Paper Type

Doctoral Dissertation


College of Education and Human Services

Degree Name

Doctor of Education in Educational Leadership (EdD)


Leadership, School Counseling & Sport Management

NACO controlled Corporate Body

University of North Florida. Department of Leadership, School Counseling & Sports Management

First Advisor

Dr. Larry G. Daniel

Second Advisor

Dr. Jennifer J. Kane

Third Advisor

Dr. Joel Beam

Fourth Advisor

Dr. E. Newton Jackson, Jr.

Department Chair

Dr. Jennifer J. Kane

College Dean

Dr. Larry G. Daniel


The present study examined how athletic directors perceive their leadership roles in interscholastic athletics and the relationship of their leadership styles to their job satisfaction. The conceptual framework of this study was Bass and Avolio’s (1994) full range leadership model, also known as the transformational-transactional leadership model, which consists of 9 factors—5 transformational behaviors: idealized influence (attributed), idealized influence (behavior), inspirational motivation, intellectual stimulation, and individualized consideration; 2 transactional behaviors: contingent reward and management-by-exception (active); 2 passive/avoidant behaviors: management-by-exception (passive) and laissez-faire. These 9 factors are measured by the Multi-Factor Leadership Questionnaire (MLQ). The study was also informed by Chelladurai’s multidimensional model of leadership in sport which focuses on transformational effects of sport leaders on individual satisfaction and group performance. The study was significant in that the effects of transformational leadership on individuals in sporting organizations have not been fully explored in previous research.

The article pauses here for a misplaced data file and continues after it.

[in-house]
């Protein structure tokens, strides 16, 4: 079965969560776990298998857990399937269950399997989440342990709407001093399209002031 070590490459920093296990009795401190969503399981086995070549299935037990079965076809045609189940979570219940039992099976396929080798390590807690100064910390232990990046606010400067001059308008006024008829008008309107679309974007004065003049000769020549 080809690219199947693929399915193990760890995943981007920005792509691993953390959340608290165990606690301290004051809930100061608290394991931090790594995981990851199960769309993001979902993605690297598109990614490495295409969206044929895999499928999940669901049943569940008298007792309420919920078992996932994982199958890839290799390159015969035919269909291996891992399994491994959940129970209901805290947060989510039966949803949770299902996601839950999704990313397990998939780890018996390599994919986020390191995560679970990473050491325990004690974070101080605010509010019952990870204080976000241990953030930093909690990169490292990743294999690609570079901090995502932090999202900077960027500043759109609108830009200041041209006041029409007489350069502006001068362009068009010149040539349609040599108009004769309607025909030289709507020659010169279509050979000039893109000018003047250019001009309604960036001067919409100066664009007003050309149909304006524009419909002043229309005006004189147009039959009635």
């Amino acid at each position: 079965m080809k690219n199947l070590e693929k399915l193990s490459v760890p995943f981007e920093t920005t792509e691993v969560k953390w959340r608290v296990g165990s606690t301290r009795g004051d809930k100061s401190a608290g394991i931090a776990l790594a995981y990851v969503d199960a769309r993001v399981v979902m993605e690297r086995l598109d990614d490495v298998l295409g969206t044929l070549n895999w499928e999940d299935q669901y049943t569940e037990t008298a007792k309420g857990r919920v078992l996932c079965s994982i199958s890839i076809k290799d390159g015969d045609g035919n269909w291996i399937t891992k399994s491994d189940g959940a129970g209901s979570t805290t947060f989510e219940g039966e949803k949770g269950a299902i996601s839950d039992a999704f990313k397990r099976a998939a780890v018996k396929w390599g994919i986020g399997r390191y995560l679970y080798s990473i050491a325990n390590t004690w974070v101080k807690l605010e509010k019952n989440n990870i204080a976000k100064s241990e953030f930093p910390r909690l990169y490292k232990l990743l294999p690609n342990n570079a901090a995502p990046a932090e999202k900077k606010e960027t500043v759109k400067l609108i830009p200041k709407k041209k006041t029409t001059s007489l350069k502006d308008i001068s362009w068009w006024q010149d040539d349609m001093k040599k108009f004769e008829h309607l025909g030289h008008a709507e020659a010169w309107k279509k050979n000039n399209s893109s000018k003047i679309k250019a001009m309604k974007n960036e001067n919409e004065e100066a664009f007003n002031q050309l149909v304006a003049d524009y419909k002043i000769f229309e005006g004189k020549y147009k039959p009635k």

Both the MLQ and the Minnesota Satisfaction Questionnaire (MSQ) served as data collection tools. A sample of 500 athletic directors from across the United States was invited to participate in an electronic survey. Usable data were returned by 55 (11%) of the original sample. Participants self-assessed their leadership styles via the MLQ and job satisfaction via the MSQ. Data were analyzed via canonical correlation analysis followed by canonical commonality analysis. One canonical root was interpreted (Rc2 = .22; pCanonical structure coefficients indicated that Transformational and Passive/Avoidant Leadership made major contributions to the predictor canonical variate; the dependent canonical variate was defined by both Intrinsic and Extrinsic Satisfaction. Canonical commonality analysis indicated that Transformational Leadership had the largest unique variance partition; the largest common variance partition was shared by Transformational and Passive/Avoidant. The analysis also indicated two variable suppressor effects. There was a moderate correlation between athletic directors’ leadership styles and their job satisfaction; however, the directionality of the relationships of the variables in the leadership set with satisfaction was unexpected: (a) the relationship between transformational leadership and job satisfaction was found to be negative, and (b) the relationship between passive/avoidant leadership and job satisfaction was positive.